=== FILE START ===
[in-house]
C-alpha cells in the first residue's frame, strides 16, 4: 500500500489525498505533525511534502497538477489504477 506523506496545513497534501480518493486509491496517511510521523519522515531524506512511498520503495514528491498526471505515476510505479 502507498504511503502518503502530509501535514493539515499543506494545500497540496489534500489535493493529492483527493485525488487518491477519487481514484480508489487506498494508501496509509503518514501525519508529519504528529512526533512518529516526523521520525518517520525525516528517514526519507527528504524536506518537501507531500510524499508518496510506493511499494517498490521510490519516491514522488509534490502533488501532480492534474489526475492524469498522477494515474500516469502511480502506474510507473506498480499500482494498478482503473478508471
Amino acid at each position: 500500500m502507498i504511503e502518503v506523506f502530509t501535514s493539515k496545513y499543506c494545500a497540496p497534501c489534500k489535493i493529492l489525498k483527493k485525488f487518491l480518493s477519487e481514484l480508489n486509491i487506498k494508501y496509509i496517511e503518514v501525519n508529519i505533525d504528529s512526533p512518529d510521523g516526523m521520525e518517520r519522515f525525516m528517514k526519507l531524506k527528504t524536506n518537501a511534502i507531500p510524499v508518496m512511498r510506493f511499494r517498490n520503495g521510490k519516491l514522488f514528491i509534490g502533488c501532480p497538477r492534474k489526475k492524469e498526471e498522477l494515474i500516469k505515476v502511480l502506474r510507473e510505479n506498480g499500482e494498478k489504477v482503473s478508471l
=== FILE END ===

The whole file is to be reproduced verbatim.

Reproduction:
[in-house]
C-alpha cells in the first residue's frame, strides 16, 4: 500500500489525498505533525511534502497538477489504477 506523506496545513497534501480518493486509491496517511510521523519522515531524506512511498520503495514528491498526471505515476510505479 502507498504511503502518503502530509501535514493539515499543506494545500497540496489534500489535493493529492483527493485525488487518491477519487481514484480508489487506498494508501496509509503518514501525519508529519504528529512526533512518529516526523521520525518517520525525516528517514526519507527528504524536506518537501507531500510524499508518496510506493511499494517498490521510490519516491514522488509534490502533488501532480492534474489526475492524469498522477494515474500516469502511480502506474510507473506498480499500482494498478482503473478508471
Amino acid at each position: 500500500m502507498i504511503e502518503v506523506f502530509t501535514s493539515k496545513y499543506c494545500a497540496p497534501c489534500k489535493i493529492l489525498k483527493k485525488f487518491l480518493s477519487e481514484l480508489n486509491i487506498k494508501y496509509i496517511e503518514v501525519n508529519i505533525d504528529s512526533p512518529d510521523g516526523m521520525e518517520r519522515f525525516m528517514k526519507l531524506k527528504t524536506n518537501a511534502i507531500p510524499v508518496m512511498r510506493f511499494r517498490n520503495g521510490k519516491l514522488f514528491i509534490g502533488c501532480p497538477r492534474k489526475k492524469e498526471e498522477l494515474i500516469k505515476v502511480l502506474r510507473e510505479n506498480g499500482e494498478k489504477v482503473s478508471l